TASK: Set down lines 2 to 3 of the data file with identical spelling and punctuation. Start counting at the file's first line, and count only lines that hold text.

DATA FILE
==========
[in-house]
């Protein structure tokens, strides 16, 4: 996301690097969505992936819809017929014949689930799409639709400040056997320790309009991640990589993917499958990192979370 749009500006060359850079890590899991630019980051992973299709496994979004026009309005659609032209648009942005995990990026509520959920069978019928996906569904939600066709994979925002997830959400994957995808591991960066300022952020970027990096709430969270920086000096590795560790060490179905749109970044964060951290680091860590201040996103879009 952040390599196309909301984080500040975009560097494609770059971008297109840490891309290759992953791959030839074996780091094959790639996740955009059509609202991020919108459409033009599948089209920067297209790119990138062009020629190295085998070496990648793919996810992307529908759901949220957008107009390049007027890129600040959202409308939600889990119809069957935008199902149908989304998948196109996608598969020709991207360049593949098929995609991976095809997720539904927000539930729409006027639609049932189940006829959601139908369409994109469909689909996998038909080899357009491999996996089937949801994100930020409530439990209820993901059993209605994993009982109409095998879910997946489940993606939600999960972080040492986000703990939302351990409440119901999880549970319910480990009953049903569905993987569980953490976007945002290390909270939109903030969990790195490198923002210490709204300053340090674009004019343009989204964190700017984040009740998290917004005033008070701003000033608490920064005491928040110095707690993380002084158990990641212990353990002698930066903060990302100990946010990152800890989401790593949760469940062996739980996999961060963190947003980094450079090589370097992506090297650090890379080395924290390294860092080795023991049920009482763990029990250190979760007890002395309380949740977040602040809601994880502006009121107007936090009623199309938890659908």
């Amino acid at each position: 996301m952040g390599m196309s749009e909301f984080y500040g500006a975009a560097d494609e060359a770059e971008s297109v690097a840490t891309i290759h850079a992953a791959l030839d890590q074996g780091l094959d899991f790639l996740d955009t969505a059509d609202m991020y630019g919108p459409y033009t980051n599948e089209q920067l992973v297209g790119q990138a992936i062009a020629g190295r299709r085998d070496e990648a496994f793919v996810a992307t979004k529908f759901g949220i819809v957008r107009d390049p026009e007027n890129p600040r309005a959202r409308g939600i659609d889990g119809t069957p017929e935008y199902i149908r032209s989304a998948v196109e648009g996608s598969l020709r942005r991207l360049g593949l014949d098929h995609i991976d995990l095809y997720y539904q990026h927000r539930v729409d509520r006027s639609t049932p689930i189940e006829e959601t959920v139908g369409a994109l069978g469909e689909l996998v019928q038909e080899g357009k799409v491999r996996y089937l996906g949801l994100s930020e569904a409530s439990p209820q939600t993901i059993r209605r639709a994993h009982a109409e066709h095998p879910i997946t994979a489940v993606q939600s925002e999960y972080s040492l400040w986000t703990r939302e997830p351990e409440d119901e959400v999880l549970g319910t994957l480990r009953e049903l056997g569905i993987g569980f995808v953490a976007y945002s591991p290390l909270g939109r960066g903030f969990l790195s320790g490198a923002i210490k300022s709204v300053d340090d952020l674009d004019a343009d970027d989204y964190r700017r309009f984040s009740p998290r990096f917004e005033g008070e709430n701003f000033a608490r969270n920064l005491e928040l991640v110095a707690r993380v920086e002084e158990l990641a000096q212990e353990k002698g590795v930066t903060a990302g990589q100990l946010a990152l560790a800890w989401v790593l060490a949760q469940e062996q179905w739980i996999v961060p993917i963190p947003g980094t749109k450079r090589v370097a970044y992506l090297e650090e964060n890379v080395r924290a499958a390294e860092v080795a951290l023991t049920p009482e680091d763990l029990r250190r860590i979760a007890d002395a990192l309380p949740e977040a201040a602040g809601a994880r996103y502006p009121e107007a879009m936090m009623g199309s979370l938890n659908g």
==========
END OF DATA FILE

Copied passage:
């Protein structure tokens, strides 16, 4: 996301690097969505992936819809017929014949689930799409639709400040056997320790309009991640990589993917499958990192979370 749009500006060359850079890590899991630019980051992973299709496994979004026009309005659609032209648009942005995990990026509520959920069978019928996906569904939600066709994979925002997830959400994957995808591991960066300022952020970027990096709430969270920086000096590795560790060490179905749109970044964060951290680091860590201040996103879009 952040390599196309909301984080500040975009560097494609770059971008297109840490891309290759992953791959030839074996780091094959790639996740955009059509609202991020919108459409033009599948089209920067297209790119990138062009020629190295085998070496990648793919996810992307529908759901949220957008107009390049007027890129600040959202409308939600889990119809069957935008199902149908989304998948196109996608598969020709991207360049593949098929995609991976095809997720539904927000539930729409006027639609049932189940006829959601139908369409994109469909689909996998038909080899357009491999996996089937949801994100930020409530439990209820993901059993209605994993009982109409095998879910997946489940993606939600999960972080040492986000703990939302351990409440119901999880549970319910480990009953049903569905993987569980953490976007945002290390909270939109903030969990790195490198923002210490709204300053340090674009004019343009989204964190700017984040009740998290917004005033008070701003000033608490920064005491928040110095707690993380002084158990990641212990353990002698930066903060990302100990946010990152800890989401790593949760469940062996739980996999961060963190947003980094450079090589370097992506090297650090890379080395924290390294860092080795023991049920009482763990029990250190979760007890002395309380949740977040602040809601994880502006009121107007936090009623199309938890659908």
């Amino acid at each position: 996301m952040g390599m196309s749009e909301f984080y500040g500006a975009a560097d494609e060359a770059e971008s297109v690097a840490t891309i290759h850079a992953a791959l030839d890590q074996g780091l094959d899991f790639l996740d955009t969505a059509d609202m991020y630019g919108p459409y033009t980051n599948e089209q920067l992973v297209g790119q990138a992936i062009a020629g190295r299709r085998d070496e990648a496994f793919v996810a992307t979004k529908f759901g949220i819809v957008r107009d390049p026009e007027n890129p600040r309005a959202r409308g939600i659609d889990g119809t069957p017929e935008y199902i149908r032209s989304a998948v196109e648009g996608s598969l020709r942005r991207l360049g593949l014949d098929h995609i991976d995990l095809y997720y539904q990026h927000r539930v729409d509520r006027s639609t049932p689930i189940e006829e959601t959920v139908g369409a994109l069978g469909e689909l996998v019928q038909e080899g357009k799409v491999r996996y089937l996906g949801l994100s930020e569904a409530s439990p209820q939600t993901i059993r209605r639709a994993h009982a109409e066709h095998p879910i997946t994979a489940v993606q939600s925002e999960y972080s040492l400040w986000t703990r939302e997830p351990e409440d119901e959400v999880l549970g319910t994957l480990r009953e049903l056997g569905i993987g569980f995808v953490a976007y945002s591991p290390l909270g939109r960066g903030f969990l790195s320790g490198a923002i210490k300022s709204v300053d340090d952020l674009d004019a343009d970027d989204y964190r700017r309009f984040s009740p998290r990096f917004e005033g008070e709430n701003f000033a608490r969270n920064l005491e928040l991640v110095a707690r993380v920086e002084e158990l990641a000096q212990e353990k002698g590795v930066t903060a990302g990589q100990l946010a990152l560790a800890w989401v790593l060490a949760q469940e062996q179905w739980i996999v961060p993917i963190p947003g980094t749109k450079r090589v370097a970044y992506l090297e650090e964060n890379v080395r924290a499958a390294e860092v080795a951290l023991t049920p009482e680091d763990l029990r250190r860590i979760a007890d002395a990192l309380p949740e977040a201040a602040g809601a994880r996103y502006p009121e107007a879009m936090m009623g199309s979370l938890n659908g």